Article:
TRENTON – High emotions were once again on full display under the Golden Dome, as supporters and opponents came to see where the legislators stand on the same-sex marriage issue.
As predicted, both houses, with healthy Democratic Party margins, approved the respective Senate and Assembly bills, S1/A1, on Monday and Thursday.
The parties mostly stuck to their scripts, with the Democrats saying giving same-sex couples the right to marry is a civil rights issue. However, Republicans continually called for a ballot referendum instead, saying the opinions of the voters should be considered.
Gov. Chris Christie had said he will issue a “swift” veto on the bill. It reached his desk Friday early.
Urban Transit Hub Tax Credits
In an effort to make the program more effective, the Economic Development Authority approved an amendment to the Urban Transit Hub Tax Credit program, mainly by putting a moratorium on accepting new applications for residential projects. Commercial project applications would still be accepted.
Also, the Senate Economic Growth Committee released a bill that would increase the tax credit from $1.5 billion to $2.5 billion. The sponsor of the bill, Sen. Ray Lesniak, said the program has been proven successful and this bill would make sure nothing would happen to stifle it.
Another one of the longtime senator’s bills was released by the committee, this one concerning foreclosed homes. The bill would help revitalize neighborhoods by turning blighted and boarded-up homes into affordable housing. The bill, S1566, would establish a central agency under the New Jersey Housing and Mortgage Finance Agency to use funds from the State Affordable Housing Trust Fund to buy and deed-restrict foreclosed properties for affordable housing.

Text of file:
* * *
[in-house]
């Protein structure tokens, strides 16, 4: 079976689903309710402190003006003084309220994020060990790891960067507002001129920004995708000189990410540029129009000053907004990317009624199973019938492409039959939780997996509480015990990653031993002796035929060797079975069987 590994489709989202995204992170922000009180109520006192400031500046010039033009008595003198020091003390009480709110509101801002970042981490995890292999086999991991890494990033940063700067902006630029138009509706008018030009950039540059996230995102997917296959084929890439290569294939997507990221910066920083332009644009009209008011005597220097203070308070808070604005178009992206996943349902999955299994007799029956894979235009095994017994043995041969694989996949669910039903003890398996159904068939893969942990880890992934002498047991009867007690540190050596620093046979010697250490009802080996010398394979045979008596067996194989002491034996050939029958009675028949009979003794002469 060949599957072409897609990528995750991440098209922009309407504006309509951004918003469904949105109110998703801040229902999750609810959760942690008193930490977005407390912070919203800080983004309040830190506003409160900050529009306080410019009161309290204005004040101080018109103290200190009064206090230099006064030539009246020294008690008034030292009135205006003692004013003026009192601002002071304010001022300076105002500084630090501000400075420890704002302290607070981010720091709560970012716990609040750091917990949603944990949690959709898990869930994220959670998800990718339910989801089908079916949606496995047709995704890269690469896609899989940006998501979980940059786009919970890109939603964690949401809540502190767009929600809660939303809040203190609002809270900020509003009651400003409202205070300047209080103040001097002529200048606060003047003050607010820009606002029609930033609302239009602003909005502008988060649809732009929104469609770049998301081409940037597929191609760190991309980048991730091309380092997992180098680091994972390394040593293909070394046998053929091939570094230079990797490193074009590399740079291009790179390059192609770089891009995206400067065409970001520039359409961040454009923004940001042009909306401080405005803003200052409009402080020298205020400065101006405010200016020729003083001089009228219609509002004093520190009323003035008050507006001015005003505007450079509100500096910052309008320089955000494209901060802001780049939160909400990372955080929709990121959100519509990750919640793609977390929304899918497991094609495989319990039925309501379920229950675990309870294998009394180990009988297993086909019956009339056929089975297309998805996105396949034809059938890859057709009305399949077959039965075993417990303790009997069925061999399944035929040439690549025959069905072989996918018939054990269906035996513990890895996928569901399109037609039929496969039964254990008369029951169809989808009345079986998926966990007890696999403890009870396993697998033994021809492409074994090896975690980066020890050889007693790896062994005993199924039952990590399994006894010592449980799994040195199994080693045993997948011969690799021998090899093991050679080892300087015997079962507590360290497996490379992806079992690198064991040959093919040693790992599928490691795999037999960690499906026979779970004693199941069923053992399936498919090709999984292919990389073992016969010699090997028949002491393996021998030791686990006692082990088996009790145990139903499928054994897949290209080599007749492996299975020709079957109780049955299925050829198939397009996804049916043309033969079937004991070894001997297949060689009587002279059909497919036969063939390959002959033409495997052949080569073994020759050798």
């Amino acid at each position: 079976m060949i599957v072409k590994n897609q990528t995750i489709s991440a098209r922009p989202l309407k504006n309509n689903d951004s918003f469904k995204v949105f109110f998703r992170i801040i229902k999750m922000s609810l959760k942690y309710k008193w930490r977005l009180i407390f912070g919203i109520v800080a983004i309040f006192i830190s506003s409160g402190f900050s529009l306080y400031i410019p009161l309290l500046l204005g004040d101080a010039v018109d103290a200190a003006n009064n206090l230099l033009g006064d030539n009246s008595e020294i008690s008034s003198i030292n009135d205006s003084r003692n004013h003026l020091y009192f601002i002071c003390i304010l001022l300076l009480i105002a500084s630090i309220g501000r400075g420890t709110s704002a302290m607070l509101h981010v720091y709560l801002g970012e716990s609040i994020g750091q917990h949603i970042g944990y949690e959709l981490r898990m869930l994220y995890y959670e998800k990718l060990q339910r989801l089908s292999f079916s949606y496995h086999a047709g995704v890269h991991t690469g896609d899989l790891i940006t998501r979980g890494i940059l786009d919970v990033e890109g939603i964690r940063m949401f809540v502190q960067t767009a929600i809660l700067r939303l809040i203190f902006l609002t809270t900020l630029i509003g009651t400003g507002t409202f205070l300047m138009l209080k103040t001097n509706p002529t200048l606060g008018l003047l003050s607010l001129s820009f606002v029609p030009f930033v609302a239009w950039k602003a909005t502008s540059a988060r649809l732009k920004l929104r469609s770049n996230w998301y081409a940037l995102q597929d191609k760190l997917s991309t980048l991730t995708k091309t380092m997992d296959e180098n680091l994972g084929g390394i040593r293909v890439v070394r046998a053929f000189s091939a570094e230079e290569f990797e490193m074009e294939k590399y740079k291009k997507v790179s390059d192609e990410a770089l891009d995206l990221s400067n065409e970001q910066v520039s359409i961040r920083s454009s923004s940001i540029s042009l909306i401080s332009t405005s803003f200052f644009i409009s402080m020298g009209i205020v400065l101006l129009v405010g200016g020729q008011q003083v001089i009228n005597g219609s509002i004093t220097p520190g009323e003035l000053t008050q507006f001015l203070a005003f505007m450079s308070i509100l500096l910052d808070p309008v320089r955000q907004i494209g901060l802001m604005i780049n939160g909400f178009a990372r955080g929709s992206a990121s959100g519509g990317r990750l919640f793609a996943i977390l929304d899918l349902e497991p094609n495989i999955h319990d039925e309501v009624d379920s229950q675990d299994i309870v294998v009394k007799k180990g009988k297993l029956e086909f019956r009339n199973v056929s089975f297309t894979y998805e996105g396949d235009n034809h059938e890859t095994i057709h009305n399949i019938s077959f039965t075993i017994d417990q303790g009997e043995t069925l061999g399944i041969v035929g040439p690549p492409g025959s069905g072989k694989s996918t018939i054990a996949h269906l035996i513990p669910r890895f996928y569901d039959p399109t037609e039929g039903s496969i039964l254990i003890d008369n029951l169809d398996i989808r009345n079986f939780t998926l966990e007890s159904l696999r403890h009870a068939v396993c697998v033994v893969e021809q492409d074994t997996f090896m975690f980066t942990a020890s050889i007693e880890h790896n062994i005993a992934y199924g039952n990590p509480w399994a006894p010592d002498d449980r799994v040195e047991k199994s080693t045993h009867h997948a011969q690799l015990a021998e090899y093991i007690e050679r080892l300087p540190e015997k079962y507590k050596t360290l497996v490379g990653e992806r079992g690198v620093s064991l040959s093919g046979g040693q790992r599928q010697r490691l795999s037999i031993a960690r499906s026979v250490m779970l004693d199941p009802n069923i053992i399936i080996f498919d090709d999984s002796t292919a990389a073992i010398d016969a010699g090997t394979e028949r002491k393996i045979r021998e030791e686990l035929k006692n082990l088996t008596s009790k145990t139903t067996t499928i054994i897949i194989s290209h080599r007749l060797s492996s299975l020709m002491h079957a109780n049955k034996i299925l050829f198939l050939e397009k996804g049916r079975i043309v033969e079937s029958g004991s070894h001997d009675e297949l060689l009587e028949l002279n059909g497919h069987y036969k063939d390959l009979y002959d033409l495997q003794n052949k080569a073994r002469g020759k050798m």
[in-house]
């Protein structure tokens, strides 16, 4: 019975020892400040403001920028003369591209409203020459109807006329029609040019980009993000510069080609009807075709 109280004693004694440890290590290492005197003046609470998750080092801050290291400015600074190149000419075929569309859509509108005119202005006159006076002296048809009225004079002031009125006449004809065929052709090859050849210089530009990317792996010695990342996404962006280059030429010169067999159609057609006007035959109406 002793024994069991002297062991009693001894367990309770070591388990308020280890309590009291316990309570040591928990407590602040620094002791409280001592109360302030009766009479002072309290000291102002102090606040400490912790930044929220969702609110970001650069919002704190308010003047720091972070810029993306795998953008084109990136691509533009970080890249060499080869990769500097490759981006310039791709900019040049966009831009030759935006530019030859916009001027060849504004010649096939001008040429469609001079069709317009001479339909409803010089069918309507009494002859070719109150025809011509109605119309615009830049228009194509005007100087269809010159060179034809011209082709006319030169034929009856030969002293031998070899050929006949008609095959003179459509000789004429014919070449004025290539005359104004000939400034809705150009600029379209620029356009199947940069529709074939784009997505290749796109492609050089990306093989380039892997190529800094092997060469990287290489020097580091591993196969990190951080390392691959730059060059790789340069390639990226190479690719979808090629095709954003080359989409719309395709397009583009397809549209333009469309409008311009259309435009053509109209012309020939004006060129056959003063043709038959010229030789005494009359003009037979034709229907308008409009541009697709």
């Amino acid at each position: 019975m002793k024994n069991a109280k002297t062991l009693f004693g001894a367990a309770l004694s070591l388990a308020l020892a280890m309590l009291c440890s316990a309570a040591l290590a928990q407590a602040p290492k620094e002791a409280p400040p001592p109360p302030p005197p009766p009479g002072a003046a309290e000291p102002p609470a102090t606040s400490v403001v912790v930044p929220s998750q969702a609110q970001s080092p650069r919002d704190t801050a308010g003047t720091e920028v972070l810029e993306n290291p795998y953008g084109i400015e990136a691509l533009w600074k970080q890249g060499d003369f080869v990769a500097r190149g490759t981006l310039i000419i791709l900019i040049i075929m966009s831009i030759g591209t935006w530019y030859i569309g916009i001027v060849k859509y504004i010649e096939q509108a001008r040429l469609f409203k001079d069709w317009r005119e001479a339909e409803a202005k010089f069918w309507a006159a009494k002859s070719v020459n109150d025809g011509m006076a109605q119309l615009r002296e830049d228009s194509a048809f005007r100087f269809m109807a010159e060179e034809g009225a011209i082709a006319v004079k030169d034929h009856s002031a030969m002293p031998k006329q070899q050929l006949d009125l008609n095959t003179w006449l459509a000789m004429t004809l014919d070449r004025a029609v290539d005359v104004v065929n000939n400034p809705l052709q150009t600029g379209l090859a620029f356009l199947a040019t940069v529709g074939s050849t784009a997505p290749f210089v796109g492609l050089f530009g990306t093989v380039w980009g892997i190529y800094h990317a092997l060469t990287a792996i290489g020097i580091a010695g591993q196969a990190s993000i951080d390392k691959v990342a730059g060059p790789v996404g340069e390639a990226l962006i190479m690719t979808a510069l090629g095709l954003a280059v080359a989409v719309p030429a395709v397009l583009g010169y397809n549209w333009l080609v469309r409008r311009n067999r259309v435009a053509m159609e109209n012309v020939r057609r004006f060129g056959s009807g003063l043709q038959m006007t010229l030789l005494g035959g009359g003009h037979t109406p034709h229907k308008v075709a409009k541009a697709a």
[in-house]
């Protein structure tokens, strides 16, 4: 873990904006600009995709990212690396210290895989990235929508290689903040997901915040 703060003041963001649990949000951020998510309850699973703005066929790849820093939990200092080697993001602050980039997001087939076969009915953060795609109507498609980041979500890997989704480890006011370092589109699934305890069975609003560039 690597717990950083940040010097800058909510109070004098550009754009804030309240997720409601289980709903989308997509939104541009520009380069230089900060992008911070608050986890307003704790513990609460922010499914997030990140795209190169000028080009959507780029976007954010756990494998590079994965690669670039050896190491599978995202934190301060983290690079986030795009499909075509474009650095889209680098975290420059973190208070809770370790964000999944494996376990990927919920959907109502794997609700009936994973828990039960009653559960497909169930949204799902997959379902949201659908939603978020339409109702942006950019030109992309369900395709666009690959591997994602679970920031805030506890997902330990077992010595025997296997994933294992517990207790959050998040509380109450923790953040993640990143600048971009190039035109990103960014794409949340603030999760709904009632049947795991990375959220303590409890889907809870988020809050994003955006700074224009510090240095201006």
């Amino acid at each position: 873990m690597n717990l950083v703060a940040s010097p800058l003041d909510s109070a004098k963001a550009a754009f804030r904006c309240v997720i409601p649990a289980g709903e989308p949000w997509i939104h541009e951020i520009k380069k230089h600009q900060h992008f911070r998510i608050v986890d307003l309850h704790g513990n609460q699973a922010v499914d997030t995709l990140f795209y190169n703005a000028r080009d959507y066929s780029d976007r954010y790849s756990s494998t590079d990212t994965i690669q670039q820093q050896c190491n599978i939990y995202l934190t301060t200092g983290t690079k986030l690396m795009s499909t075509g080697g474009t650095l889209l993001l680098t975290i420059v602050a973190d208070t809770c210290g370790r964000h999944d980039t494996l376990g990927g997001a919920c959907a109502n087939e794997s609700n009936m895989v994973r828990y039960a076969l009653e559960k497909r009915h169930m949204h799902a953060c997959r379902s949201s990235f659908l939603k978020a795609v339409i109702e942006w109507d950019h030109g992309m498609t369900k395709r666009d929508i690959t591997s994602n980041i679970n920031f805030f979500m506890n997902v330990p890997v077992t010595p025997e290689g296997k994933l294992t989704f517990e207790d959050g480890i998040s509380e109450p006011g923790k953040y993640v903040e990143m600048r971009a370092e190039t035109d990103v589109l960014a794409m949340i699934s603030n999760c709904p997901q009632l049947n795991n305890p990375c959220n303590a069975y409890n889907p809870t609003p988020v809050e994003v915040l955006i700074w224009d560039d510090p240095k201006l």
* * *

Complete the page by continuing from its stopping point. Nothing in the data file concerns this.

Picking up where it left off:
The zeal for home rule just may be fading, at least in some regions. First Cherry Hill and Merchantville studied the idea of a merger. Then, the Princetons actually made the trip down the aisle to the altar after residents in both of those towns approved a public ballot question to merge the towns.
And, on Wednesday, a citizens group submitted a petition to the Local Finance Board calling for a commission to be set up to study the possible merger of the Union County municipalities of Scotch Plains and Fanwood.
Gov. Christie continues his quest to reform public education, this time from the ground up.
At a press conference in West New York, Christie announced that some 20 school districts in the poorest areas will move forward with construction projects. New Brunswick, Perth Amboy, Orange, Elizabeth and a long-delayed project in Phillipsburg, among others, will all move forward, he said.
While these new projects were hailed as a sign of progress, some groups pointed out that projects that were announced last year are nowhere near completion.
RGGI’s dollars and cents
Environmental groups didn’t hesitate to remind the Christie Administration about the potential setbacks the state could suffer for pulling out of the Regional Greenhouse Gas Initiative.
Environment New Jersey released a report saying the state is missing out on hundreds of millions of dollars by having pulled out of the Regional Greenhouse Gas Initiative. They said that the money could have gone toward creating green energy jobs, cutting down on fossil fuels, and improving clean energy efforts.
Between now and 2018, the state could lose out on approximately $171 million in revenue that could be available for clean energy programs, customers could continue seeing high bills and the global warming problem could grow, according to their report.